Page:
Two areas that were greatly expanded were the section on literature and the section on responding to student work.
“Reading for Justice, Reading for Change,” the new literature section, came about as a response to questions that arise when I am working with teachers like, “How do I make sure students read the book? If I don’t give quizzes, they won’t read.” The section also came from my evolving understanding about teaching. Instead of reading as a “gotcha”—did you read the assigned pages—I want to have engaged conversations about literature and society. I need to teach literature to help illuminate the problems in the society that they live in and help them imagine the society that they want to live in. Novels help us both envision and change our lives. Novels unravel the complex interplay between our race, gender, sexual orientation, class while examining the way society views us, marginalizes us, erases us.
So in the new literature section, I was thinking about how students interact with the text that brings their lives into the text more and helps them understand parallels between their lives and the lives of the people that we’re reading about. I also wanted to demonstrate the more active strategies I use when teaching literature. Instead of me controlling the discussion about the text, the students control the discussion and find parallels in their lives and society—from writing poetry about characters to creating life-size character silhouettes to building theme and evidence walls as we read.
Similarly, there is a movement that tries to make it “easy” for teachers to grade student writing by having rubrics or four-, six-, or eight-trait scales that provide quick ways to “respond” to students’ work. The chapter “Responding to Student Writing” came out of my reaction to that movement. For students to develop their writing skills, it is critical that they learn to revise their work. For that to happen, students need to own their work and have conversations about their writing with their peers and their teachers. They need to notice the kinds of changes they make and how that improves their writing—from adding dialogue to a narrative to adding commentary to an essay or getting rid of passive language. And yes it is time-consuming, and yes it is messy, but it is really the only way students grow. Much of this work came out of lessons I teach in high school classrooms, but also out of the work I do with teachers in the Oregon Writing Project summer institutes.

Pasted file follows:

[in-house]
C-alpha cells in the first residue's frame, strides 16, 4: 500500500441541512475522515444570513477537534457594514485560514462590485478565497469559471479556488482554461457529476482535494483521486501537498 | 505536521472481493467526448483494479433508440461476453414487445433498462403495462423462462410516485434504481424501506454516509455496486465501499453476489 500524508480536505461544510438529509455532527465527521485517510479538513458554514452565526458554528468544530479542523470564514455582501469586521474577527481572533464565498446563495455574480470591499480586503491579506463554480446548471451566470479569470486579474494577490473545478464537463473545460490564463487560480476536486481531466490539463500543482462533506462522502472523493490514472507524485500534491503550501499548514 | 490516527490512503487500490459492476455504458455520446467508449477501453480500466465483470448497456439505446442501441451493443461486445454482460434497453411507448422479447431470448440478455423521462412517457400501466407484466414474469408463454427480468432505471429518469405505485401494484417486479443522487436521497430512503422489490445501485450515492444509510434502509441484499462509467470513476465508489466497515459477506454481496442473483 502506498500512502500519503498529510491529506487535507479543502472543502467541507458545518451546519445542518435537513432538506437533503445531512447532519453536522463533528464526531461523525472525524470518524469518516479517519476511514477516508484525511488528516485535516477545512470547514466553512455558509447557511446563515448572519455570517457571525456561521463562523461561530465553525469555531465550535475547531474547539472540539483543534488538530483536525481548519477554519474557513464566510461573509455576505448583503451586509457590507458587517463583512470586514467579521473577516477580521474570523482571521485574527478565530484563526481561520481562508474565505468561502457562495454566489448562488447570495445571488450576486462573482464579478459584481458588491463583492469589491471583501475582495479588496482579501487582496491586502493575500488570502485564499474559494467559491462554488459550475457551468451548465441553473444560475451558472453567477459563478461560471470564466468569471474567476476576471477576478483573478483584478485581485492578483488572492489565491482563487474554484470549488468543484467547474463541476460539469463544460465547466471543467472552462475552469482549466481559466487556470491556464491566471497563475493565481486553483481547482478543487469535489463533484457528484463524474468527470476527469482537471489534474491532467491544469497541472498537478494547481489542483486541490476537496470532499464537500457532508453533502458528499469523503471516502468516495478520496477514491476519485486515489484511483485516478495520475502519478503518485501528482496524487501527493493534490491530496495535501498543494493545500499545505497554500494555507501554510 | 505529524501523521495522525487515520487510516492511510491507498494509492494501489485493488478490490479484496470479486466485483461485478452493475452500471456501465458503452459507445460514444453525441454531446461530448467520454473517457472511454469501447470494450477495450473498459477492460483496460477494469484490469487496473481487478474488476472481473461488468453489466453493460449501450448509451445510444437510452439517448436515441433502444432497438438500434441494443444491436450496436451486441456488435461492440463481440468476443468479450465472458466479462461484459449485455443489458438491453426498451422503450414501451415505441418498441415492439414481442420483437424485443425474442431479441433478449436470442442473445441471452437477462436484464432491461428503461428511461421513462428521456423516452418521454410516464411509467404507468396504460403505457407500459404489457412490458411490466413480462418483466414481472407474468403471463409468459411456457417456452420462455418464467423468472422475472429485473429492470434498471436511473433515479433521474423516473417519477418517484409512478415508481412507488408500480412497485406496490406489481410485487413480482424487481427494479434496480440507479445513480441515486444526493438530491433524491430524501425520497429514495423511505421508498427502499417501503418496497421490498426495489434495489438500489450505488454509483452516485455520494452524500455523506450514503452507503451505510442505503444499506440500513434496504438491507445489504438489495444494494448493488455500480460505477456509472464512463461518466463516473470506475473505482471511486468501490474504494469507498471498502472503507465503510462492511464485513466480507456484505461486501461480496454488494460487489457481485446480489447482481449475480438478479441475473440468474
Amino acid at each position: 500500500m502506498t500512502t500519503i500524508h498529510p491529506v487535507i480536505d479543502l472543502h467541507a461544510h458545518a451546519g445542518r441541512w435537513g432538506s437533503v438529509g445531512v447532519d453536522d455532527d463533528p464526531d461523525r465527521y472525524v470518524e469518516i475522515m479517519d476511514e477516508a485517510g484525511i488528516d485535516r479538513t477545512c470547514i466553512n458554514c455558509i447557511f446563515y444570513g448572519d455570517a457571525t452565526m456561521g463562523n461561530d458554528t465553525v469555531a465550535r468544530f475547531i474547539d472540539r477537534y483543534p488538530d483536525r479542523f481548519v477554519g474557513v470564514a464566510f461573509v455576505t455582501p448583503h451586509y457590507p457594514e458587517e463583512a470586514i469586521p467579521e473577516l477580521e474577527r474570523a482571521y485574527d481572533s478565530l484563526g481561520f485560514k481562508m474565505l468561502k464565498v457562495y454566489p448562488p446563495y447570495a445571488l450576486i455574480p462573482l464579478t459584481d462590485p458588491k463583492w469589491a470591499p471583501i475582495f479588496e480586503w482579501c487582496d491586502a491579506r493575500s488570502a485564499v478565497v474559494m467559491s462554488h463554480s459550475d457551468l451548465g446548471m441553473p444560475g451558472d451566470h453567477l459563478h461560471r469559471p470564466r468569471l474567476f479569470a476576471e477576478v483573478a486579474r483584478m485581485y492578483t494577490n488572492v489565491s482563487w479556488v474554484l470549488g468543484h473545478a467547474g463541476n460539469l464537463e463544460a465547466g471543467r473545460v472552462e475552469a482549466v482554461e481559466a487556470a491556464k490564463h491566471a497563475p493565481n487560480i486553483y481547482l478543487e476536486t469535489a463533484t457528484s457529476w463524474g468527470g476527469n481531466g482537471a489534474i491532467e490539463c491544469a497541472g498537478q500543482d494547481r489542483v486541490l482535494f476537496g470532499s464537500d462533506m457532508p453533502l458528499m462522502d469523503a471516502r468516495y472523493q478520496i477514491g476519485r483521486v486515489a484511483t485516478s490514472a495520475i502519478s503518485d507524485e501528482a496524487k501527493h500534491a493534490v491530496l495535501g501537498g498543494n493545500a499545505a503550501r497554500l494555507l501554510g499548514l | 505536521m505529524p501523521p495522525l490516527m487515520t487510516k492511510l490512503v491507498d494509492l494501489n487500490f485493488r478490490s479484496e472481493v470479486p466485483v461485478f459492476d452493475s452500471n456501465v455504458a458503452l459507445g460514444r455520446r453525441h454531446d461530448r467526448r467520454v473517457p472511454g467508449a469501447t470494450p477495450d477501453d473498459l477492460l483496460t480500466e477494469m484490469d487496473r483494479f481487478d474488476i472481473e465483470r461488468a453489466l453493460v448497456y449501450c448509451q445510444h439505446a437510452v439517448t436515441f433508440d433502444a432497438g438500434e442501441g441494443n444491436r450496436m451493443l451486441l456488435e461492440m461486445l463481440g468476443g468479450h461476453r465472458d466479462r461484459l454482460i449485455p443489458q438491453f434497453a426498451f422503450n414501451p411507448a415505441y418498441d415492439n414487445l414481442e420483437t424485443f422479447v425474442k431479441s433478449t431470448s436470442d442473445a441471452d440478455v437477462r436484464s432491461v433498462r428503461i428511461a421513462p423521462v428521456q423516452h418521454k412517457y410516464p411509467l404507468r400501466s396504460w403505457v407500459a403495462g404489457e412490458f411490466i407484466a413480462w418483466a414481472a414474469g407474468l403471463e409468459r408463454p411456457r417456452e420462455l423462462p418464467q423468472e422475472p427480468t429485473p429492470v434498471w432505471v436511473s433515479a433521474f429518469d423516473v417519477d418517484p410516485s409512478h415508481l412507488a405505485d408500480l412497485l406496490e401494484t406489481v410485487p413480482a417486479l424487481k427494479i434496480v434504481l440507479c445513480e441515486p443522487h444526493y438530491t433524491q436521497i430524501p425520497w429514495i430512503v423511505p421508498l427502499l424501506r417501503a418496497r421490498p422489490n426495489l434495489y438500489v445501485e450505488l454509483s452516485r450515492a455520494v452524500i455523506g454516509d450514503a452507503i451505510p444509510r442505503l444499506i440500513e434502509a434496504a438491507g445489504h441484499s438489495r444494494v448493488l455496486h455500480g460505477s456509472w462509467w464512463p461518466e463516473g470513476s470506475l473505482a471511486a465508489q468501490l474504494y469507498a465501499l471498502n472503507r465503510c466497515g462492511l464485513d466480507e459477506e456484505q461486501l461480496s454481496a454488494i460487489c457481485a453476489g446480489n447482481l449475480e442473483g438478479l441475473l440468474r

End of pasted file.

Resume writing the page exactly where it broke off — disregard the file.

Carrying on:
I used to feel that unless I marked up every inch of an essay with a red pen and pointed out every error that I was not doing my job. I just want to say that’s not our job; our job is to make students better thinkers. It’s not that I have to get this piece of writing right, it’s that I have to teach them how to revise this piece and write the next piece better. I have to teach them an ongoing skill rather than this momentary “where to put a comma.” That overcorrection stands in the way of students getting better at thinking—which is what writing is about—and instead focuses on correction.
Where do you see Reading, Writing, and Rising Up in the landscape of your other work?
I see Teaching for Joy and Justice as the nuts and bolts of how to teach a language arts classroom: How do you teach literature, how do you teach essay writing, how do you teach narrative writing? Rhythm and Resistance focuses on how and why to teach poetry.
Reading, Writing, and Rising Up is about interrogating society through literature. It’s about awakening consciousness, awakening students to the injustice in the world, awakening them to their magic—to their strength and wisdom, and helping them find that. It is about what we can do with our lives and how we can make changes in them. It’s about how we as teachers can work with students to make that happen, to challenge us to say “This our work”—that our work is not just putting a red pen on paper or making sure that students have read a very traditional canon, it’s about creating their desire not just to read but, as Paulo Freire says, to read the word and the world.
Filed under: Curriculum, Our Books